Modding,  Skyrim

Skyrim updated, again, mods broke, again

So Bethesda dropped another Skyrim update, with some patches for the new Creations menu added onto the game’s main menu.

Which of course meant that all the core community mods had to update again. Which meant everybody’s modded playthroughs got borked.

(Not calling this a hot take, because that would imply I actually have a heated opinion on this. And there isn’t any particular heat here. So call this a clement take if you like!)

I’m pretty sure I’m in the minority in this, but I am not inclined to bitch about Bethesda doing this. It’s their game, they can update it if they want to. I’ve been in tech too long to muster any anger over a company deciding to update their own product. And it doesn’t even matter that Skyrim is nearly 13 years old at this point. It still makes Bethesda money, so they think it’s still worth their time to update it. End of story.

I’m not even hostile to the idea of the Creations menu and the idea that Bethesda is trying to promote additional paid content for the game. Hell, I’ve gotten enough enjoyment out of running the Anniversary Edition that I’d be willing to pay a few dollars for additional good paid content. (Once I get a job again, anyway. Right now such things would not be in the budget.) I have no objections whatsoever to mod authors who are skilled enough getting some pay for their work.

“But it’s a cash grab!” I might hear you cry. Yeah, and? Bethesda’s a gaming company. Of course they’re going to want to make money off their games. As I said above, even though Skyrim’s nearly 13 years old, they’re still making money off of it. I don’t think it’s reasonable to expect Bethesda to never ever update Skyrim again. As long as they’re still making money on it, they’re still going to look for ways for that to continue. Which means, yes, Skyrim will periodically continue to get updates.

And as invested in Skyrim’s mods as the modding community is, we’re still very much an edge case. A lot more players out there won’t ever bother with trying to go to the trouble to mod their games. Because as I’m sure any modding player out there can attest to, making Vortex or MO2 work can take some effort. Especially if you’re playing on an unusual platform, like, say, the Steam Deck.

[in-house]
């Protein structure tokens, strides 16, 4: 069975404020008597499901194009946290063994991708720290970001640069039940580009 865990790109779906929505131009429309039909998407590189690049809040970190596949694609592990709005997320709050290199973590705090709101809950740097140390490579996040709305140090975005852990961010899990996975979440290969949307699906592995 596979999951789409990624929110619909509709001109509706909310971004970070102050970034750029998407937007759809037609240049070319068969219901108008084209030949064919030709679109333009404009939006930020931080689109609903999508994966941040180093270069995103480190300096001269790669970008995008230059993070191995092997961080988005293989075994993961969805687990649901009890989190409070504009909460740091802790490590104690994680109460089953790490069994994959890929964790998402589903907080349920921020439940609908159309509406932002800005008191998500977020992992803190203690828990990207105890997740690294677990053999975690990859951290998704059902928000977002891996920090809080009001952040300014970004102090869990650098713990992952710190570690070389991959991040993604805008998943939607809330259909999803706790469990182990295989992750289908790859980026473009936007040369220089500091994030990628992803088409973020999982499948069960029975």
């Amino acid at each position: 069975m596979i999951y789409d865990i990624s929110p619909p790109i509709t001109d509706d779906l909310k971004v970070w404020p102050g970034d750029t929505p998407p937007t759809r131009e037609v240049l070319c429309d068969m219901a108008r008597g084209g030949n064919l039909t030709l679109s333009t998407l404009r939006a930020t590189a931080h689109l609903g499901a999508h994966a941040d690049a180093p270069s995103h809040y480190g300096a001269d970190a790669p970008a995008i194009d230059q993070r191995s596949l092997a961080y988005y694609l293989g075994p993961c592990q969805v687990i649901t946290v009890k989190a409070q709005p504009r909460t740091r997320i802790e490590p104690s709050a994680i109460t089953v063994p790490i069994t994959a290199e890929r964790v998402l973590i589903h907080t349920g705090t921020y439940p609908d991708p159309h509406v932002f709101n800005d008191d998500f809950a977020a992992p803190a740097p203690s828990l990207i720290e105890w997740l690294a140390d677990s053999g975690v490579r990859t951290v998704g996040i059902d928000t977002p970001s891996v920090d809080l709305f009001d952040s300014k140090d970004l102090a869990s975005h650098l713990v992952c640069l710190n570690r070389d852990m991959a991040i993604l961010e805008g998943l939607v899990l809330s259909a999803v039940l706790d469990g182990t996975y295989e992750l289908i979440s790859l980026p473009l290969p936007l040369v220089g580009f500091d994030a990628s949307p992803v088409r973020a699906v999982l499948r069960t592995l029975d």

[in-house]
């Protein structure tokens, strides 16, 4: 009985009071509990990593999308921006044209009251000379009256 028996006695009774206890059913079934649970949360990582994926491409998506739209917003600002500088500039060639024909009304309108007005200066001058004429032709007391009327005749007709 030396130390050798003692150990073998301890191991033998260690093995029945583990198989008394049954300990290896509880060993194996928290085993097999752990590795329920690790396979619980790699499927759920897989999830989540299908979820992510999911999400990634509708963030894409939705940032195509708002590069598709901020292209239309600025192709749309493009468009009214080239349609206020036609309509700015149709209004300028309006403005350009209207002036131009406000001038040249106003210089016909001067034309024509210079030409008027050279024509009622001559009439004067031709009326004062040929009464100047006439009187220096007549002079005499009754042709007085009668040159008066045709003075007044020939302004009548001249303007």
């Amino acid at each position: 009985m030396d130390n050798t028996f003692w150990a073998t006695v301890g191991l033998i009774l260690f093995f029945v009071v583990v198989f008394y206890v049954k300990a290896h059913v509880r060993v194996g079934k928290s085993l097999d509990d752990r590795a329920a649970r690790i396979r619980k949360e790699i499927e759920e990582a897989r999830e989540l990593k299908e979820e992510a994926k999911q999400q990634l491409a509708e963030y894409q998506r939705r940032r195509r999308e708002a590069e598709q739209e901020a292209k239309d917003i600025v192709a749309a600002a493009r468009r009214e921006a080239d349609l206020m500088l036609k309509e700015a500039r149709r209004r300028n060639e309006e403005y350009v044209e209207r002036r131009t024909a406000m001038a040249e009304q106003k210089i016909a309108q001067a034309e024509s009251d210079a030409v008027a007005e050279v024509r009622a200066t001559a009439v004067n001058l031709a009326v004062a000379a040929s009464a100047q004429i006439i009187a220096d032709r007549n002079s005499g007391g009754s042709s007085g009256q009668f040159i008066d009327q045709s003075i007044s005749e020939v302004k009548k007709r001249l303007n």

So I think it’s also very reasonable for Bethesda to be courting the players out there who might not ever bother to mod their games if they have to go to the trouble to download a mod manager. By improving the ability to add mods right inside the game itself, it lowers the barrier to entry for those players.

“But it’s over ten years old! Why are they wasting time updating it when they could be working on Starfield?! Or Elder Scrolls VI?!” Again, yeah, and? Who says they aren’t working on those things? If Bethesda is suitably staffed, they can multitask. This isn’t a matter of every single person in the company only working on one game at once.

Don’t get me wrong–it is frigging annoying to have my modded playthroughs interrupted when Bethesda drops another update. It’s extra annoying if mods in my playthrough don’t catch up, if their authors abandoned those mods. Under no circumstances am I saying players shouldn’t be annoyed by that. It is annoying.

And I won’t say players should just play Skyrim without mods, either. Because if you’ve gotten used to playing with mods, it’s a jolt to have to go back to an unmodded experience. If nothing else because of mods addressing a lot of still-existing bugs in the game.

Some of the folks I regularly talk to on my Discord about Skyrim are worrying that this might mean the end of community mods as we know them. And okay, yeah, legit. During the last couple of years I’ve seen so many big names in tech succumb to enshittification that I too fear the risk of Bethesda eventually going “if you want to run mods at all you have to do it off our servers and we’ll charge you for it”. I hope this won’t happen, at least not any time soon. I don’t currently have any reason to believe it will happen. But I’m not going to say it won’t ever do so.

But at the end of the day, as annoying I find it to have my Kendeshel and Elessir playthroughs interrupted again, it’s still just a game. It isn’t the end of my world to not be able to play those two characters right now. I have other things to play. ESO’s running a new event right now, and I could always play more Morrowind or Oblivion. And even though it’s a non-modded playthrough, I am still enjoying running Finds-The-Way’s playthrough in German. Not gonna be bored, is what I’m saying here.

Now if y’all will pardon me, I’ll be over here mashing the Check For Updates button in my Vortex till RaceMenu drops a new update. ;D

As Angela Highland, Angela is the writer of the Rebels of Adalonia epic fantasy series with Carina Press. As Angela Korra'ti, she writes the Free Court of Seattle urban fantasy series. She's also an amateur musician and devoted fan of Newfoundland and Quebecois traditional music.